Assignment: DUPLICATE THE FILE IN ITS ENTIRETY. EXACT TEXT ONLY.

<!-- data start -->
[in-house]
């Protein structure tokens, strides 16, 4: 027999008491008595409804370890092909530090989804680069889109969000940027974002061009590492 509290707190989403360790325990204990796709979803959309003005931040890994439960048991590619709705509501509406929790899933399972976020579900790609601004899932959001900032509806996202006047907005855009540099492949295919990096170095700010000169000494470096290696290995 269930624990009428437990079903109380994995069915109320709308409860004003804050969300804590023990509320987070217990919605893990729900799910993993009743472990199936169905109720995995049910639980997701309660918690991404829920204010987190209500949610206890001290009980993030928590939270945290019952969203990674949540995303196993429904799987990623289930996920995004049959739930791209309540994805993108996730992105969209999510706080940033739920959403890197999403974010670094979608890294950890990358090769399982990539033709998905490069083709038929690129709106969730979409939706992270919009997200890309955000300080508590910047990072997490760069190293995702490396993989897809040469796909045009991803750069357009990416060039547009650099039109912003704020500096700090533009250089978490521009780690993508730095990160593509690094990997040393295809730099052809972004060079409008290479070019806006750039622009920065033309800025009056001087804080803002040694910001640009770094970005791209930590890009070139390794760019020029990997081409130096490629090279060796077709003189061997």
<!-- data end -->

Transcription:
[in-house]
């Protein structure tokens, strides 16, 4: 027999008491008595409804370890092909530090989804680069889109969000940027974002061009590492 509290707190989403360790325990204990796709979803959309003005931040890994439960048991590619709705509501509406929790899933399972976020579900790609601004899932959001900032509806996202006047907005855009540099492949295919990096170095700010000169000494470096290696290995 269930624990009428437990079903109380994995069915109320709308409860004003804050969300804590023990509320987070217990919605893990729900799910993993009743472990199936169905109720995995049910639980997701309660918690991404829920204010987190209500949610206890001290009980993030928590939270945290019952969203990674949540995303196993429904799987990623289930996920995004049959739930791209309540994805993108996730992105969209999510706080940033739920959403890197999403974010670094979608890294950890990358090769399982990539033709998905490069083709038929690129709106969730979409939706992270919009997200890309955000300080508590910047990072997490760069190293995702490396993989897809040469796909045009991803750069357009990416060039547009650099039109912003704020500096700090533009250089978490521009780690993508730095990160593509690094990997040393295809730099052809972004060079409008290479070019806006750039622009920065033309800025009056001087804080803002040694910001640009770094970005791209930590890009070139390794760019020029990997081409130096490629090279060796077709003189061997």